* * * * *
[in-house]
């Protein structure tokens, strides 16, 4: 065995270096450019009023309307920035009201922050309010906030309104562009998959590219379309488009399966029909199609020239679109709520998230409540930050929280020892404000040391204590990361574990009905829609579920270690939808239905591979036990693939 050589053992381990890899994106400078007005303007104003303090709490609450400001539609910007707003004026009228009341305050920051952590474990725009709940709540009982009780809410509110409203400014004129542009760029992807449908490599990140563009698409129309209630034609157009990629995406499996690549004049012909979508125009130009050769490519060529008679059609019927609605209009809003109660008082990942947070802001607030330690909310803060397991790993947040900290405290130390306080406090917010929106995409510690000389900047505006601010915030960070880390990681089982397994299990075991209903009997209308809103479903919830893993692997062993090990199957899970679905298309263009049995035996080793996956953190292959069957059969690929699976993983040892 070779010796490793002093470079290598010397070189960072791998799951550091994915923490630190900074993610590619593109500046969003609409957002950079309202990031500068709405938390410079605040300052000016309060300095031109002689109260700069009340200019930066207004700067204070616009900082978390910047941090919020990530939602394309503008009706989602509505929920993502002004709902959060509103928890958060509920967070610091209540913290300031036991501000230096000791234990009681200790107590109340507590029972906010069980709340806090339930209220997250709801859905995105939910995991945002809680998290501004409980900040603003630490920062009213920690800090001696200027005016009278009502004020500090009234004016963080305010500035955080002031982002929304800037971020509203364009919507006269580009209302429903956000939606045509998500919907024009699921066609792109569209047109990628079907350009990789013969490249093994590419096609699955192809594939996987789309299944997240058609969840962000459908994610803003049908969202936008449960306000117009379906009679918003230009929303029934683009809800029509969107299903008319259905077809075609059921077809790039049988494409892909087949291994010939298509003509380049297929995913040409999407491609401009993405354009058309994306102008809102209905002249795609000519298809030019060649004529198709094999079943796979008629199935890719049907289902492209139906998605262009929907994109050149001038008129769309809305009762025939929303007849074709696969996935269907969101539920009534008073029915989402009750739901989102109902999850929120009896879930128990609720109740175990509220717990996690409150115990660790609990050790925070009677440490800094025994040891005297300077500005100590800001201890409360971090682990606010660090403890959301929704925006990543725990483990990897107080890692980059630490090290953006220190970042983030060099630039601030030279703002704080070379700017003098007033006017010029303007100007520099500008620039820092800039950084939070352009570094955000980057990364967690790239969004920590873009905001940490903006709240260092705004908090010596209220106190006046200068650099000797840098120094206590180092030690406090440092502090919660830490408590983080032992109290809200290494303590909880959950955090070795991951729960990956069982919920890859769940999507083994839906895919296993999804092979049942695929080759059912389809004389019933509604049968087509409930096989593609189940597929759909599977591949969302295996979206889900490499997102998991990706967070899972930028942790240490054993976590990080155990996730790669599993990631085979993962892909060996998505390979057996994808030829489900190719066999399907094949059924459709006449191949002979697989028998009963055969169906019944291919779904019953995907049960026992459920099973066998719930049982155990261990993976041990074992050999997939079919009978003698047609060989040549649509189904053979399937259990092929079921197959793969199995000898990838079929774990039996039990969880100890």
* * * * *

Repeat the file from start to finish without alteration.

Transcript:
[in-house]
């Protein structure tokens, strides 16, 4: 065995270096450019009023309307920035009201922050309010906030309104562009998959590219379309488009399966029909199609020239679109709520998230409540930050929280020892404000040391204590990361574990009905829609579920270690939808239905591979036990693939 050589053992381990890899994106400078007005303007104003303090709490609450400001539609910007707003004026009228009341305050920051952590474990725009709940709540009982009780809410509110409203400014004129542009760029992807449908490599990140563009698409129309209630034609157009990629995406499996690549004049012909979508125009130009050769490519060529008679059609019927609605209009809003109660008082990942947070802001607030330690909310803060397991790993947040900290405290130390306080406090917010929106995409510690000389900047505006601010915030960070880390990681089982397994299990075991209903009997209308809103479903919830893993692997062993090990199957899970679905298309263009049995035996080793996956953190292959069957059969690929699976993983040892 070779010796490793002093470079290598010397070189960072791998799951550091994915923490630190900074993610590619593109500046969003609409957002950079309202990031500068709405938390410079605040300052000016309060300095031109002689109260700069009340200019930066207004700067204070616009900082978390910047941090919020990530939602394309503008009706989602509505929920993502002004709902959060509103928890958060509920967070610091209540913290300031036991501000230096000791234990009681200790107590109340507590029972906010069980709340806090339930209220997250709801859905995105939910995991945002809680998290501004409980900040603003630490920062009213920690800090001696200027005016009278009502004020500090009234004016963080305010500035955080002031982002929304800037971020509203364009919507006269580009209302429903956000939606045509998500919907024009699921066609792109569209047109990628079907350009990789013969490249093994590419096609699955192809594939996987789309299944997240058609969840962000459908994610803003049908969202936008449960306000117009379906009679918003230009929303029934683009809800029509969107299903008319259905077809075609059921077809790039049988494409892909087949291994010939298509003509380049297929995913040409999407491609401009993405354009058309994306102008809102209905002249795609000519298809030019060649004529198709094999079943796979008629199935890719049907289902492209139906998605262009929907994109050149001038008129769309809305009762025939929303007849074709696969996935269907969101539920009534008073029915989402009750739901989102109902999850929120009896879930128990609720109740175990509220717990996690409150115990660790609990050790925070009677440490800094025994040891005297300077500005100590800001201890409360971090682990606010660090403890959301929704925006990543725990483990990897107080890692980059630490090290953006220190970042983030060099630039601030030279703002704080070379700017003098007033006017010029303007100007520099500008620039820092800039950084939070352009570094955000980057990364967690790239969004920590873009905001940490903006709240260092705004908090010596209220106190006046200068650099000797840098120094206590180092030690406090440092502090919660830490408590983080032992109290809200290494303590909880959950955090070795991951729960990956069982919920890859769940999507083994839906895919296993999804092979049942695929080759059912389809004389019933509604049968087509409930096989593609189940597929759909599977591949969302295996979206889900490499997102998991990706967070899972930028942790240490054993976590990080155990996730790669599993990631085979993962892909060996998505390979057996994808030829489900190719066999399907094949059924459709006449191949002979697989028998009963055969169906019944291919779904019953995907049960026992459920099973066998719930049982155990261990993976041990074992050999997939079919009978003698047609060989040549649509189904053979399937259990092929079921197959793969199995000898990838079929774990039996039990969880100890």